In a recent email exchange with Neil Phillips we were comparing notes about fragments of D828’s maroon paintwork we had picked off Magnificent as she stood at Platform 4 in Truro. (Picture of mine attached – don’t know if it fits with Neil’s). Quite how we had got away with it, I don’t know, but bored spotters in the late 60’s and early 70’s had to do something to keep ourselves amused – especially when we’d already ‘classed’ all the Westerns and Warships which headed practically every train in Cornwall at that time.
And then today I found one of my old ABC’s. Underlining was in coloured felt pen and so there were plenty of green or maroon lines which were later under-scored with blue as the liveries changed. But also next to various locomotives were the letters ‘C’ and/or ‘E’.
‘C’ I’m sure most people would guess, was for cabbing the loco. On the whole Truro and Penzance drivers were most accommodating, and occasionally a scowling Laira driver would let us up (okay, perhaps a little Cornishly partisan). Western cabs were the quietest while Warships suffered particularly from engine noise. I can also remember that very early Class 22’s and D600’s had mobile driving desks.
The ‘E’ however was much more interesting and would really get the adrenalin flowing. ‘E’ was for ‘Engining’ – in other words walking from one cab through the engine room to the other cab while the train waited at the platform. Sometimes the driver or secondman would accompany us, but once they knew us, we could go through on our own.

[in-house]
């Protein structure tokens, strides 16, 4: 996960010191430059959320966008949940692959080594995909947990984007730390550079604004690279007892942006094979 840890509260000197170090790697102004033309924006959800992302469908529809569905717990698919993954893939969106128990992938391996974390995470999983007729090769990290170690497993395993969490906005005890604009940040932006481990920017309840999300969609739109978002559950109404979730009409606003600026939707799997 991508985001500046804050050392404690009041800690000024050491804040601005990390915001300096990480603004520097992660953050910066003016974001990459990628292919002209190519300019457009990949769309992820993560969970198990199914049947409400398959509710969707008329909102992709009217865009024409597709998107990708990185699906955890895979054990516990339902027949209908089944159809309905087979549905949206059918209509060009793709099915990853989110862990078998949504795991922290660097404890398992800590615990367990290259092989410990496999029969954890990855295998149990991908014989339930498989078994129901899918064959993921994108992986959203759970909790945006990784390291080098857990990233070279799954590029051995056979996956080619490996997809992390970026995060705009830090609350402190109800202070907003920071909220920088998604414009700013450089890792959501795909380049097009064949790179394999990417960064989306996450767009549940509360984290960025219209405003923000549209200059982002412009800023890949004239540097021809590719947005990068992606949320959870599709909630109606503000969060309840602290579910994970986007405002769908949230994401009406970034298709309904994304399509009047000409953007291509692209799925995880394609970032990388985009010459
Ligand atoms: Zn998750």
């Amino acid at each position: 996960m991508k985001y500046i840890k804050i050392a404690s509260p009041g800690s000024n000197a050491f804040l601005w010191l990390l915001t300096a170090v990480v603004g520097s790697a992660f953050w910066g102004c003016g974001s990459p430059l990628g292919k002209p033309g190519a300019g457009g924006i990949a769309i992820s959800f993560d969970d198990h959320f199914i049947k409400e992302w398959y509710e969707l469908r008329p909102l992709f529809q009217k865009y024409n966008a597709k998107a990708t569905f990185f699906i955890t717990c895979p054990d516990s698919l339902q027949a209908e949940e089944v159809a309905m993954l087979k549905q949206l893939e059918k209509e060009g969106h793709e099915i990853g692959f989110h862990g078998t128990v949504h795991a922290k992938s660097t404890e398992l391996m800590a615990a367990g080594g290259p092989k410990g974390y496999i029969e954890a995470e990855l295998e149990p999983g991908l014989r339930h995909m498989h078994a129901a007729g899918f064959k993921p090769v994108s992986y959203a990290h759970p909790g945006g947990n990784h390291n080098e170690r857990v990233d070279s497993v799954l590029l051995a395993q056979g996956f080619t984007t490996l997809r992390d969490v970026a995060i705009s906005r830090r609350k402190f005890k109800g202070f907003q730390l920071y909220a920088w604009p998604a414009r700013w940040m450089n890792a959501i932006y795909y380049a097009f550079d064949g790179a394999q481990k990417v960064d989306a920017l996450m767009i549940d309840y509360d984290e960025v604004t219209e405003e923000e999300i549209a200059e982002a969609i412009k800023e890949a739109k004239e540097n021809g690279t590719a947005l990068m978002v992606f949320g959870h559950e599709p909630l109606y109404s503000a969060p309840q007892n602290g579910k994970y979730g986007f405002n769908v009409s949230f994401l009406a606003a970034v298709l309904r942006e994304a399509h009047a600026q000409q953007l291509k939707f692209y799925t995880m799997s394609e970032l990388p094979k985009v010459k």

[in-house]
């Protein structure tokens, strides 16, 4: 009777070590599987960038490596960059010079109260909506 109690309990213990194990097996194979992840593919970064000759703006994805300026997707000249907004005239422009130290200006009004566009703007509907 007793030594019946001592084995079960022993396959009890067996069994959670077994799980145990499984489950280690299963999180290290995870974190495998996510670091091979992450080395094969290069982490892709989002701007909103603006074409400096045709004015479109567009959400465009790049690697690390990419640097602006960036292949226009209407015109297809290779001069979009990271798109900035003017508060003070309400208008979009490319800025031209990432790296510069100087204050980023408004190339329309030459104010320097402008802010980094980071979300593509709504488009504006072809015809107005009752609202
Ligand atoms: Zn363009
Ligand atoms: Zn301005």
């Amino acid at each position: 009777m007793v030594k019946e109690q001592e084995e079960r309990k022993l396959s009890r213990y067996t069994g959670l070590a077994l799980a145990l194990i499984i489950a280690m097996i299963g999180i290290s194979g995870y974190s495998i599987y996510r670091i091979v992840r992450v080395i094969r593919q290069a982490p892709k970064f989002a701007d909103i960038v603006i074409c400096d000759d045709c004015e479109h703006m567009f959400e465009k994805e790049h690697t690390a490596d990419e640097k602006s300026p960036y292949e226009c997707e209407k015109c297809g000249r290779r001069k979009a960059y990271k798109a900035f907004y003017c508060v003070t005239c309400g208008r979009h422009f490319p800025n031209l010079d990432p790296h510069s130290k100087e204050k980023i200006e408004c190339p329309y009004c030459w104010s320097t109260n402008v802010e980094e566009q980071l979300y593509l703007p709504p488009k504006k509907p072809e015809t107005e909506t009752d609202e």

In the case of Warships the sequence was cab - engine – transmission – engine – cab, while Westerns was cab – corridor - transmission – engine – engine – transmission – corridor - cab. The heat and the smells were particularly memorable as well as the noise (no ear protectors then). And there was always the thought ‘what if the driver got the right away while I’m still in the engine room?’.
Perhaps the most interesting engine experience was through a pair of Class 22’s. During the late 60’s there was a three coach Truro-Penzance train which was stabled at Truro most of the day and moved out to Platform 2 at about 17.00. One afternoon I got to enter the rear cab of the rear locomotive and make it through to the front cab of the front loco via the connecting doors between the two.
Ah, happy days.
Dissertation on Cornwall's railways
I'm a student at Newcastle University studying history and going into my third and final year. I'm planning on doing my dissertation on the railways in West Cornwall. I am Cornish, from Penryn, so I'm familiar with the historical importance of the area.
I thought that getting in touch with the Cornwall Railway Society would be a wise thing to do and try to establish a few links to sources, people and places. I was looking at potentially researching the links between the development of the mining industry and the growth of the railways (more detailed research questions should come with time...hopefully). Though if there are any interesting, broad and unresearched avenues which you know of, I would be more than open to investigating them.
I can't imagine that there have been too many detailed university dissertations on Cornwall's rich railway and mining heritage, but I would love to contribute to bringing knowledge and information under one title.
Any useful links to books, maps and other documents would be much appreciated (though I imagine that the Cornwall Railway Society website has the best information currently).
I appreciate your time and hope to hear from you soon,
All the best,
Tel: 07747 615251
Personal email: email@example.com
University email: W.Harrison4@newcastle.ac.uk